Liu Bang and Xiang Yu, Liu Bang defeated Xiang Yu and founded the Han
(G) The Xin Shi, the Ping Lin, the Red Eyebrows and the Bronze horses are
the names of peasant uprisings in the latter years of the Western (or
Former) Han Dynasty when peasant unrest was soread. In 8 AD Wang Man
overthrew the reigning dynasty, ascended the throne and introduced a few
reforms to stave off the peasant unrest. But the starving masses in Xin
Shi (present day Jing Shan county in Hubei province) and Ping Lin
(present day Sui county in Hubei province) rose in revolt.
The Bronze Horses and the Red Eyebrows were the peasant forces which
revolted during Wang Man's reign in what are now central Hebie and
central Shandong provinces. The Red Eyebrows, the largest of the peasant
forces, were so named because the soldiers painted their eyebrows red.
(H) The Yellow Turbans, a peasant force which revolted in 184AD, were
named after their headgear.
(I) Li Mi and Dou Jian-de were leaders of great peasant uprisings against
the Sui Dynasty in Henan and Hebei respectively in 611AD.
(J) Wang Xian-zhi organized an uprising in Shandon province in 874AD.
In 875AD Huang Chao organized an uprising to support Wang Xian-zhi.
Huang Chao was the leader of the peasant revolts towards the end of
the Tang Dynasty. In 875AD, starting from his home district Cao Zhou
(present day He Ze county in Shandong province), Huang Chao led armed
peasants in victorious battles against the imperial forces and styled
himself the "Heaven-Storming General". In the course of a decade Huang
Chao swept over most of the provinces in the Huang He (Yellow River)
Chang Jiang (Yangtse River) Huai River, and Zhu Jiang (Pearl River
valleys, reaching as far as Guangxi province. Huang Chao finally broke
through the Tong Guan pass, captured the Tang imperial capital Chang An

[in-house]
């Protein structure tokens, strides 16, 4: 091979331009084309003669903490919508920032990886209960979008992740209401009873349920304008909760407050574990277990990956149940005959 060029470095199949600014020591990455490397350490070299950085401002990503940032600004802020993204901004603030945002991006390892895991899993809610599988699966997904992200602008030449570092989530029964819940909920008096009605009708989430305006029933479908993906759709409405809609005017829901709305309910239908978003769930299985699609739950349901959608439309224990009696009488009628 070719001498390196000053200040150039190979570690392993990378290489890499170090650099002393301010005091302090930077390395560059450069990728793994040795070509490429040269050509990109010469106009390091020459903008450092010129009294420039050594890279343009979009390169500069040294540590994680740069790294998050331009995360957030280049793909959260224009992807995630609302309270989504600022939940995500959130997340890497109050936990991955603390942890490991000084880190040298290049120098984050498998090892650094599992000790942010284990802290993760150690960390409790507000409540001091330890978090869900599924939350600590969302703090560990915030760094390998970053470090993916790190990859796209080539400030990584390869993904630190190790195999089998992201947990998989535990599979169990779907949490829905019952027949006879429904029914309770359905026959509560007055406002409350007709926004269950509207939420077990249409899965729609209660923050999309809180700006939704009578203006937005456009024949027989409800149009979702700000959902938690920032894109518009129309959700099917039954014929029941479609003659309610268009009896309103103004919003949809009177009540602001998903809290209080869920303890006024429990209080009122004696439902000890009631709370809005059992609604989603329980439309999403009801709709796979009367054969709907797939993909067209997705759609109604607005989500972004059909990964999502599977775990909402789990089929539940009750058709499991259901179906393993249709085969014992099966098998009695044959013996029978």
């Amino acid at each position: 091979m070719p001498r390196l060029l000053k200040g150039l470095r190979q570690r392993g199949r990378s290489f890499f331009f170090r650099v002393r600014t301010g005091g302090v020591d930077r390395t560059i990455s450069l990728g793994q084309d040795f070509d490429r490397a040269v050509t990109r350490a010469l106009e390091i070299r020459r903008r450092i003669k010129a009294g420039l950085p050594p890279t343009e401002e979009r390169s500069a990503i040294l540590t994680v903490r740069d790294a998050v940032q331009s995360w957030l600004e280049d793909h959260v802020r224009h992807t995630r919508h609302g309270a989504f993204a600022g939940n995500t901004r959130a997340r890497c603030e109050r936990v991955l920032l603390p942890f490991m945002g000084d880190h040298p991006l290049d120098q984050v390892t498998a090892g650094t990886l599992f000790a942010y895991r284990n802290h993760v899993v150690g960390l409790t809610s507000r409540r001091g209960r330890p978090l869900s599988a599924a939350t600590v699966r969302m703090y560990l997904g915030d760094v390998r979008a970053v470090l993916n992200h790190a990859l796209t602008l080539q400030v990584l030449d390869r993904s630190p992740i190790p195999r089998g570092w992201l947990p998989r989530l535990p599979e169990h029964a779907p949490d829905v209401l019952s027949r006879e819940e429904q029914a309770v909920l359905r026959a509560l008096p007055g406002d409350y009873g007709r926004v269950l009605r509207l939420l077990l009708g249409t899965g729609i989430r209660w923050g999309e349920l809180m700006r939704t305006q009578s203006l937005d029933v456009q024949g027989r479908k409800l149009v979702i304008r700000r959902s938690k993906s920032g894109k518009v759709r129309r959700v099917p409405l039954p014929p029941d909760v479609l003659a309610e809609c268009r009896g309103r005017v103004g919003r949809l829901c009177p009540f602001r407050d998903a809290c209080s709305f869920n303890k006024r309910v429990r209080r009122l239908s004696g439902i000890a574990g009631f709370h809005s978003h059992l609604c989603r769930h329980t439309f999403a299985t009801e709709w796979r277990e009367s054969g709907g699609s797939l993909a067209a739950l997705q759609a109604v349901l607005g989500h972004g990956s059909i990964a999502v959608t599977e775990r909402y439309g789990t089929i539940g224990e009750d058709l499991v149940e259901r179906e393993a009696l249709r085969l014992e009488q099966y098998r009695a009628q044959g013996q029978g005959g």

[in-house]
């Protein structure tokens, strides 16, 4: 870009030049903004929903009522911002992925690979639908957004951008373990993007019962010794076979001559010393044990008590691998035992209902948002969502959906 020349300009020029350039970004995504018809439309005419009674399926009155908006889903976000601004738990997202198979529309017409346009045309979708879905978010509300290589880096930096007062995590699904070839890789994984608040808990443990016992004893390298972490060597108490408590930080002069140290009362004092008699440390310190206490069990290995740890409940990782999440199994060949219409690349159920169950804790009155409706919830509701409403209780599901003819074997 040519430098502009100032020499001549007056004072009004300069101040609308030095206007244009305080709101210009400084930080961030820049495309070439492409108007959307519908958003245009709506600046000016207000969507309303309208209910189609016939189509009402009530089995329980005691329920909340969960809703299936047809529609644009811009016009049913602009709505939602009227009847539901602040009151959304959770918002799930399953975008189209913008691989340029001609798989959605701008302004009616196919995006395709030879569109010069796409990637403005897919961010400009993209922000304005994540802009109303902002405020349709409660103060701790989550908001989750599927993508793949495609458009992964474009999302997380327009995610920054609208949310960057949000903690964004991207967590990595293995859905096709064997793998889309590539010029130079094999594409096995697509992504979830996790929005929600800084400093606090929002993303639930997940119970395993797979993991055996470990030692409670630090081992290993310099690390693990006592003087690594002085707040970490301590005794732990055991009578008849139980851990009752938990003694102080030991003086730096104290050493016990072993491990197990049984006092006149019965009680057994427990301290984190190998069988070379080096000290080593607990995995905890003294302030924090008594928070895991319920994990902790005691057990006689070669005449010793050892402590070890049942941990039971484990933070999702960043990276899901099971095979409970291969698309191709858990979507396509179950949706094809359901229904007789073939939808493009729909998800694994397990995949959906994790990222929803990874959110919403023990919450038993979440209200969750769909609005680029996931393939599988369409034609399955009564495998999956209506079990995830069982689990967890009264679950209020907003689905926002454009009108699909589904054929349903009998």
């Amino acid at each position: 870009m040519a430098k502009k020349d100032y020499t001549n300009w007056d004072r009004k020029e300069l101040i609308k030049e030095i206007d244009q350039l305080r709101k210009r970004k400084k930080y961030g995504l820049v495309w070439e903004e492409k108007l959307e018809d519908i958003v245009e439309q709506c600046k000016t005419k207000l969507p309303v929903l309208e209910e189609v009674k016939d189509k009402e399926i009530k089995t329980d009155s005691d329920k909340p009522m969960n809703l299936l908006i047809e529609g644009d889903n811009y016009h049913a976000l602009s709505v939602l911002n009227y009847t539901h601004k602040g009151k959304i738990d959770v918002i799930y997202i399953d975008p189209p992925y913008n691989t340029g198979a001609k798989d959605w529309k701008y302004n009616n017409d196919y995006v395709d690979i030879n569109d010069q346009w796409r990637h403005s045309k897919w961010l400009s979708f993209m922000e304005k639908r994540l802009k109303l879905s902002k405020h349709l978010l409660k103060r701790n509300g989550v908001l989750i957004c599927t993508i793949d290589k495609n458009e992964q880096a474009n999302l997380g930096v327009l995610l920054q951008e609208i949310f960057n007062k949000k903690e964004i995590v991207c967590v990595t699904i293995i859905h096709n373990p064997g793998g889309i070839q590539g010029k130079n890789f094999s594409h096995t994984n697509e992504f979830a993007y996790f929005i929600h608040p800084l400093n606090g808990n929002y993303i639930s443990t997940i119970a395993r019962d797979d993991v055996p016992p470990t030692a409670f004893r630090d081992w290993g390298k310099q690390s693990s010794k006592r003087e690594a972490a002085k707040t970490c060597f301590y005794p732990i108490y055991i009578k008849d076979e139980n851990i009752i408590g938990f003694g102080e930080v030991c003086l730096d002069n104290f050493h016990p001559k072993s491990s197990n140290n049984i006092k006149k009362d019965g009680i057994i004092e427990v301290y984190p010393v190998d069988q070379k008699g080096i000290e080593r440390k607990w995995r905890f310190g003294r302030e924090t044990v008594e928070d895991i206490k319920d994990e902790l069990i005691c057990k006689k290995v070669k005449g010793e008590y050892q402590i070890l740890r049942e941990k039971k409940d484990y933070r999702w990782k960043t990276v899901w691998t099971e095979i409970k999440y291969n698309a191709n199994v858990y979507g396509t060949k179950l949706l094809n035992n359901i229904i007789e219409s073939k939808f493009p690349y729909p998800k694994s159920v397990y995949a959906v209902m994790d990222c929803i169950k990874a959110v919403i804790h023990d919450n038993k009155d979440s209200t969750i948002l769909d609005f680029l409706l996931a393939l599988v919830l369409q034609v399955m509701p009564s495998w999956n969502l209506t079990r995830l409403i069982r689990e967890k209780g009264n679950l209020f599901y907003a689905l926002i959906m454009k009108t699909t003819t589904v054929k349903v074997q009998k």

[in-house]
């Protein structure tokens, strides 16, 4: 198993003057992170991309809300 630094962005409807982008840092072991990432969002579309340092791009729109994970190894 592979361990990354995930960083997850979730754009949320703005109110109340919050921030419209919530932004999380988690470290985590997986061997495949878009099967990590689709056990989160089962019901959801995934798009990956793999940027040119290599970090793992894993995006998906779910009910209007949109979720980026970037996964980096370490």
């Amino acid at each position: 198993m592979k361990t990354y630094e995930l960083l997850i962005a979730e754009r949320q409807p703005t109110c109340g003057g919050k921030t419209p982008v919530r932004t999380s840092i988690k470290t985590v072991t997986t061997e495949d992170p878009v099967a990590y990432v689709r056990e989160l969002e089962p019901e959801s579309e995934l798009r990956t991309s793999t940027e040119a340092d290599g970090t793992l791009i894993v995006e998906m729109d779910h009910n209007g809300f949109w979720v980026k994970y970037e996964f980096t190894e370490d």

(present day Xi An city in Shaanxi province), and was crowned Emperor of
Cheng. Internal dissensions and attacks by the non-Han (mainly Sha Tuo
tribe) tribal allies of the Tang forces compelled Huang Chao to abandon
Chang An and retreat to his native district, where he committed suicide.
The ten years' war fought by Huang Chao is one of the most famous peasant
wars in Chinese history. Dynastic historians record that "all people
suffering from heavy taxes and levies rallied to him". But as Huang Chao
merely carried on roving warfare without ever establishing relatively
consolidated base areas, his forces were called "roving rebel bands".
(K) Song Jiang and Fang La were famous leaders of peasant uprisings in
the 12th century. In 1121AD Song Jiang was active along the borders
between Shandong, Hebei, Henan and Jiangsu (See the novel entitled
Shui Hu Chuan or Water Margin written by Shi Nai-an). In 1120AD Fang La
was active in Zhejiang and Anhui provinces.
(L) In 1351AD, the people in many parts of the country rose in revolt
against the rule of the Yuan (Mongol) Dynasty. In 1352AD Zhu Yuan-chang
joined the rebel forces led by Guo Zi-xing and became their commander
upon the death of Guo Zi-xing. In 1368AD Zhu Yuan-chang finally succeeded
in overthrowing the rule of the Mongol Dynasty. which had been tottering
under the attacks of the people's forces, and founded the Ming Dynasty.
(M) Li Zi-cheng, also called Chuang Wang or King Chuang (the Dare-All
King), native of Mi Zhi county in northern Shaanxi province, was the
leader of a peasant revolt which led to the overthrow of the Ming
Dynasty. The revolt first started in northern Shaanxi province in 1628AD.
Li joined the forces led by Gao Ying-xiang and campaigned through Henan
and Anhui provinces to Shaanxi province. After Gao's death in 1636AD Li
succeeded him, becoming King Chuang. Finally Li captured the imperial
capital Beijing (Peking) in 1644AD, wherupon the last Ming emperor,
Emperor Yi Zong, committed suicide.
The chief slogan Li spread among the masses was "Support King Chuang, and
pay no grain taxes". Another slogan of his to enforce discipline among
his men ran: "Any murder means the killing of my father, any rape means
the violation of my mother". Thus he won the support of the masses and
his movement became the main current of the peasant revolts raging all
over the country. As Li, too, roamed about without ever establishing
relatively consolidated base areas, Li was eventually defeated by Wu
San-gui, a Ming general, who colluded with the Qing troops in a joint
attack on Li.
Written by Mao Ze-dong in December 1939.
Names in Pinyin, years added and text abridged by CHUNG Yoon-Ngan.